Bunions can be bumps in the road to you living your best life. Because how can you enjoy much of anything if your feet hurt?
In some cases, bunions are just there—painless, bony protrusions under your big toes. If your bunions aren’t causing problems, there’s a good chance your doctor will recommend leaving them alone. But if they hurt, swell, cause corns or calluses, limit your toe movement, or make it hard to find shoes to fit, you might want to consider taking action. The good news is there’s plenty you can do to solve this bumpy issue.
Surgery probably isn’t the first solution your podiatrist will suggest to correct bunion pain. (And if you happen to have a bunionette—which occurs on the outside of your foot rather than the inside—nonsurgical treatments are probably the best way to relieve your discomfort.)
Here are a few non-surgical options.
- Change your shoes. More than your bunions probably hurt if you’re regularly wearing stiletto heels, or anything similar. Give your feet a break with lower-heeled, wider, softer options. (If you’re a little bit vain, don’t worry. Manufacturers are making lots of good-looking, healthier shoe styles these days.)
- Add padding. Your local drug store is full of footpads, toe separators, gel toe caps, and the like, and they’re all made to relieve your discomfort.
- Try shoe inserts. You can buy insoles in your size or custom order them. They’re made to improve your balance and alignment by dispersing your weight more evenly.
- Apply ice. Icing your bunions after you’ve been on your feet all day, or if they become inflamed, can help relieve pain and swelling. (If you have numbness or circulation problems, consult a doctor before you try this.)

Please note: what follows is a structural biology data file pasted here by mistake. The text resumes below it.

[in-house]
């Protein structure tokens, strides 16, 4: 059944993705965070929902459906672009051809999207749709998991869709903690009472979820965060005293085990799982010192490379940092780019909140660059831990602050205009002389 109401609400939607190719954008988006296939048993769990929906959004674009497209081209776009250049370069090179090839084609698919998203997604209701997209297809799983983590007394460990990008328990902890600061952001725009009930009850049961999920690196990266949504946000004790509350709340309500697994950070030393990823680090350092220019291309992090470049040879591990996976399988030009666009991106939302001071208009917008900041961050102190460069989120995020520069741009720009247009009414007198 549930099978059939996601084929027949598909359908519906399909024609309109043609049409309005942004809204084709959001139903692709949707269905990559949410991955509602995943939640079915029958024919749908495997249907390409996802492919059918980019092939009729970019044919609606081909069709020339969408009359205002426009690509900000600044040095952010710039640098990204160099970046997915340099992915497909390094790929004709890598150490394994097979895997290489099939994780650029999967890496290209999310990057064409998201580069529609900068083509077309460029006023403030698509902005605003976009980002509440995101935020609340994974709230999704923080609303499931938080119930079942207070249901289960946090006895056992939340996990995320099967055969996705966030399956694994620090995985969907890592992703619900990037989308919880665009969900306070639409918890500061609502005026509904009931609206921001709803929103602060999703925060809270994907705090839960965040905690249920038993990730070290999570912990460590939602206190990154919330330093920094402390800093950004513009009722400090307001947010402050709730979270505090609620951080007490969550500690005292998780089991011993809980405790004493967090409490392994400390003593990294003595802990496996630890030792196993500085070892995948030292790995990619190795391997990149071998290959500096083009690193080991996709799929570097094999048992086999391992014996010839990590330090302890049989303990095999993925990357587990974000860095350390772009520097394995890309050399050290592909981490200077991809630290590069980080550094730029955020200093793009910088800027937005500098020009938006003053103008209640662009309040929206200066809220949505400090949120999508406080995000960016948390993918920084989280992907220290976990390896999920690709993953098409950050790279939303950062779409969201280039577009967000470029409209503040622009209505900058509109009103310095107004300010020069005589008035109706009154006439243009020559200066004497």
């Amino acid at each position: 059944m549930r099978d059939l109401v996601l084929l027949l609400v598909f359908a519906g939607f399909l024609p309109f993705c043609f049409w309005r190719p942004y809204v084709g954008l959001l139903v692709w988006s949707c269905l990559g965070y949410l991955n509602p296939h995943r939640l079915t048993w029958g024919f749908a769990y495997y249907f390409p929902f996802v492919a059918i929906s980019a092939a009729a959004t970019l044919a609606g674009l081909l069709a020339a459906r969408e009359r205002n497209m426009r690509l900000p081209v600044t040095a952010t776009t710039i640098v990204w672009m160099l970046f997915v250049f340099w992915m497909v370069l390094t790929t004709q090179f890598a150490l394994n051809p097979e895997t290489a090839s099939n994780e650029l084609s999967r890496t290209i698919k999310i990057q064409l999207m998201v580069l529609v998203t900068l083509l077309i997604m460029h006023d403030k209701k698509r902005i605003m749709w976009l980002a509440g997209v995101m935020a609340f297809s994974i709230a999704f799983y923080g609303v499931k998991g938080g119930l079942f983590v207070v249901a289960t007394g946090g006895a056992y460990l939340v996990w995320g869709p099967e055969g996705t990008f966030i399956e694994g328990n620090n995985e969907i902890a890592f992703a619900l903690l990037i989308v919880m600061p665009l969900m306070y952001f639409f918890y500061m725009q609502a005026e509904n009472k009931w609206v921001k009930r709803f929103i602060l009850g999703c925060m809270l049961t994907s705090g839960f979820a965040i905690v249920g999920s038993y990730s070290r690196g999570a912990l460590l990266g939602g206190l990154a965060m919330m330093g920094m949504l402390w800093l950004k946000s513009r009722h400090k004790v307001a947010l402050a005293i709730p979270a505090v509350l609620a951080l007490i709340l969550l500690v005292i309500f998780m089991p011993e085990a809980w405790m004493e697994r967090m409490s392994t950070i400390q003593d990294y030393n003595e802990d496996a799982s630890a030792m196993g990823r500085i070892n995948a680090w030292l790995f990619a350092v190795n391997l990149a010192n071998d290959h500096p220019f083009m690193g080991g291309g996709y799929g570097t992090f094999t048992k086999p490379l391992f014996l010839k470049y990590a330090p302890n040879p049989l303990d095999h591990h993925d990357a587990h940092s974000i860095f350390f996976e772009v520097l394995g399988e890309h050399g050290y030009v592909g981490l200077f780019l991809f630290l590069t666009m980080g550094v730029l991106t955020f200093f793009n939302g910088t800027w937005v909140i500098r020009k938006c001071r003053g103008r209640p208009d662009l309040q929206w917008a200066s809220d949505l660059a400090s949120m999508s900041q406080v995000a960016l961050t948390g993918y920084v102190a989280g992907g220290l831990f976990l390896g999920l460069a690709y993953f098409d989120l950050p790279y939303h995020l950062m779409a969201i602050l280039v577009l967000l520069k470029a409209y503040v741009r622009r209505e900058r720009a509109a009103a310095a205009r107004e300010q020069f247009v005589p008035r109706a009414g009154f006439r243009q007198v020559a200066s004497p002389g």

- Take medication. Most over-the-counter pain medications will provide temporary relief from the pain and inflammation caused by bunions.
- Get cortisone injections. These injections can relieve your discomfort by reducing inflammation.
If you try the alternatives, but none work, your podiatrist might recommend a surgical procedure called a bunionectomy. The surgery removes bunions and, oftentimes, moves your toes back into the correct position.
Recovery time for a bunionectomy is from six to twelve weeks. You’ll be able to move around, but you will probably be asked to wear a protective boot as you heal. You might not be able to put all of your weight on your foot and physical therapy might also be prescribed.
When you have bunion surgery, your surgeon could use a few different techniques:
- Exostectomy: Your surgeon shaves off the bunion.
- Osteotomy: Your surgeon makes small incisions in your bones and uses pins or screws to realign your big toe. (This procedure is the most common surgical method for correcting bunions.)
- Arthrodesis: Your surgeon removes parts of your big toe joint that have arthritis and puts screws in your toe to hold the bones together as they heal.
You shouldn’t have to live with pain and swelling from bunions. If you have questions about the surgical procedures available to correct bunions, check out our surgical site at HancockSurgery.com, or if you want to know which treatment might be right for you, contact Dr. Wil Adams at Hancock Orthopedics.